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Mean, Median, and Mode in Real Life


Date: 12/21/96 at 20:06:06
From: Brian Beck
Subject: Mode if more than 2 numbers repeat and if there are no 
repeated numbers.

I was teaching about mean, median and mode the other day, and 
everything was going well. The students seemed to understand what we 
were doing, although it was not clear why we needed to know three 
different methods for finding central tendencies. The question came 
up about how to determine the mode if there was more than one number 
in a list that repeated. My suggestion was that there could be more 
than one mode, and an answer in the teacher's guide also indicated the 
same thing. The other question asked how to figure out the mode if no 
numbers in the list repeated. Again, my answer (from the guide) was 
that there was no mode. Was I correct?  Please explain why.  If I was 
incorrect, please explain the correct responses.

Thank you.
Brian Beck
Grade 7 teacher


Date: 12/21/96 at 21:05:07
From: Doctor Ceeks
Subject: Re: Mode if more than 2 numbers repeat and if there are no 
repeated numbers.

Hi,

Identifying "the" mode is an attempt to answer the question: "Which 
occurs most frequently?" Sometimes there's a clear answer, other 
times there are a few answers, and sometimes everything comes up the 
same amount and there's no point in asking or answering that question.  
So your answers are fine.  You could also say that all the items in a 
list where no item is repeated are modes, but there's not much point.  
Anyway, the answer to "what is the mode" in such a non-repeating list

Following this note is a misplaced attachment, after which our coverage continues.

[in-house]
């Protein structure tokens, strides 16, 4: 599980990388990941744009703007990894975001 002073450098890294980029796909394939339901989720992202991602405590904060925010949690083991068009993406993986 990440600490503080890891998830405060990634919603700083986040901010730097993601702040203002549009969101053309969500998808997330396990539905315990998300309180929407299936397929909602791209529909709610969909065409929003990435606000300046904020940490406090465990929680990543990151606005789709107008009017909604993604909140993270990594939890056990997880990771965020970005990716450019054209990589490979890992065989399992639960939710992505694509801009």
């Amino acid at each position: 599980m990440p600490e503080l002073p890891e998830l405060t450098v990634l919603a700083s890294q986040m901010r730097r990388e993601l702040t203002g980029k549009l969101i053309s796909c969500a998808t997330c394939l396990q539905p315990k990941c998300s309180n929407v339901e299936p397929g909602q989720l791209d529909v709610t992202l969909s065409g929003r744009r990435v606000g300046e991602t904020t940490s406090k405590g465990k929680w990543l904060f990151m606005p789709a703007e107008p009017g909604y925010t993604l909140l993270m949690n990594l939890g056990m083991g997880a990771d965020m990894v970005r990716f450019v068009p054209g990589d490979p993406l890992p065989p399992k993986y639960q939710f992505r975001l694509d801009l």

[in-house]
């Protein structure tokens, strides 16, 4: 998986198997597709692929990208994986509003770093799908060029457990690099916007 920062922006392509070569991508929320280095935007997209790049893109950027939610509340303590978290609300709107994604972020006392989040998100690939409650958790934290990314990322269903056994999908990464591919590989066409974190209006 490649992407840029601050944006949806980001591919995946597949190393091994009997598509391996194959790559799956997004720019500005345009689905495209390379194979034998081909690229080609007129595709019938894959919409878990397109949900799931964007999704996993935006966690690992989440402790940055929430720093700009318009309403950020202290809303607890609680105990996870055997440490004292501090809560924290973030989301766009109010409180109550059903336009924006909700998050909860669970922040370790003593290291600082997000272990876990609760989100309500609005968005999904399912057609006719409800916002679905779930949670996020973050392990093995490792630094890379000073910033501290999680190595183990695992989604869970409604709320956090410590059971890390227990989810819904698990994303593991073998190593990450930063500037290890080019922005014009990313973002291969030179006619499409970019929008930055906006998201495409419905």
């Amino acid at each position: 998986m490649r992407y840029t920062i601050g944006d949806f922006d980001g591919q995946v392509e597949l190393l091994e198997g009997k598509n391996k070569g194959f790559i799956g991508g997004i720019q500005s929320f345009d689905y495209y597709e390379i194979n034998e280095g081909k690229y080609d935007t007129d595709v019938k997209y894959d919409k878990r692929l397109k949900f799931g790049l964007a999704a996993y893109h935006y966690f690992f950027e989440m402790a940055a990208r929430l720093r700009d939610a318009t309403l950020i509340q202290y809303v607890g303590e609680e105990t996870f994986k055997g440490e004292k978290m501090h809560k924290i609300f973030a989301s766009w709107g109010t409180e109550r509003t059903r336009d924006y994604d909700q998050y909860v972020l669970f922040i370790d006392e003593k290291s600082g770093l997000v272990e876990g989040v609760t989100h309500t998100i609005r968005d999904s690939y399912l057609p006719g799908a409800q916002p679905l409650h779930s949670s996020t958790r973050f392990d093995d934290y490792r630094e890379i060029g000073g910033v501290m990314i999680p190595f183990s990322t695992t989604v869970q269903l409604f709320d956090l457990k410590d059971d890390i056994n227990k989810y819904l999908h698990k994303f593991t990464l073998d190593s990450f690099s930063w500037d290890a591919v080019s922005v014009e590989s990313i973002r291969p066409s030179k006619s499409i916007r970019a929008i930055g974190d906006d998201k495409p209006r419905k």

is a technical matter, and it's more important to understand that the 
question itself becomes rather inapplicable in such situations.

Here are examples of situations to illustrate when the three different
methods of finding central tendencies are useful:

Fashion is generally an answer to the question, "What is the mode?"
e.g. "What's the most popular sneaker?" or "What shirt style would
most people want to wear?"

Of the two outcomes: "strike out" or "base hit or better," assigning
0 to "strike out" and 1 to "base hit or better" and then averaging is
more useful to a manager than determining the mode, which in pro 
baseball is for everybody to "get out."  (At least, I can't think of 
anybody with a batting average over 500... was there ever such a 
phenomenon?)

Knowing the median test score is important to people who want to think 
they are in the "better half of the population."

-Doctor Ceeks,  The Math Forum
 Check out our web site!  http://mathforum.org/dr.math/   
    
Associated Topics:
High School Statistics
Middle School Statistics

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